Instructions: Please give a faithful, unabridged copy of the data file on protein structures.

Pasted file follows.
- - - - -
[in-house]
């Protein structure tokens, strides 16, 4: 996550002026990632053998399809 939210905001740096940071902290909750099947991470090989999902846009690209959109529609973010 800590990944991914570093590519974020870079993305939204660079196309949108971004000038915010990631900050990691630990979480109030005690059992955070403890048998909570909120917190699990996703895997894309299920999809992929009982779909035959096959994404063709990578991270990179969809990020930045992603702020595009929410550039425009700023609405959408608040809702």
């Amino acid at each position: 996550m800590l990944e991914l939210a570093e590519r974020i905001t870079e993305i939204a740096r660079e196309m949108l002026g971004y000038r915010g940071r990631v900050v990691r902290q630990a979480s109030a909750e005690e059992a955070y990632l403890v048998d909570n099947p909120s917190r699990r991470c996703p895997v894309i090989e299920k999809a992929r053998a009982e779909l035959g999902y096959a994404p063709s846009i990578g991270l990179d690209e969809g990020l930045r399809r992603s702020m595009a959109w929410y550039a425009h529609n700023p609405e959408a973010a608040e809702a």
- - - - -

[in-house]
């Protein structure tokens, strides 16, 4: 996550002026990632053998399809 939210905001740096940071902290909750099947991470090989999902846009690209959109529609973010 800590990944991914570093590519974020870079993305939204660079196309949108971004000038915010990631900050990691630990979480109030005690059992955070403890048998909570909120917190699990996703895997894309299920999809992929009982779909035959096959994404063709990578991270990179969809990020930045992603702020595009929410550039425009700023609405959408608040809702």
């Amino acid at each position: 996550m800590l990944e991914l939210a570093e590519r974020i905001t870079e993305i939204a740096r660079e196309m949108l002026g971004y000038r915010g940071r990631v900050v990691r902290q630990a979480s109030a909750e005690e059992a955070y990632l403890v048998d909570n099947p909120s917190r699990r991470c996703p895997v894309i090989e299920k999809a992929r053998a009982e779909l035959g999902y096959a994404p063709s846009i990578g991270l990179d690209e969809g990020l930045r399809r992603s702020m595009a959109w929410y550039a425009h529609n700023p609405e959408a973010a608040e809702a």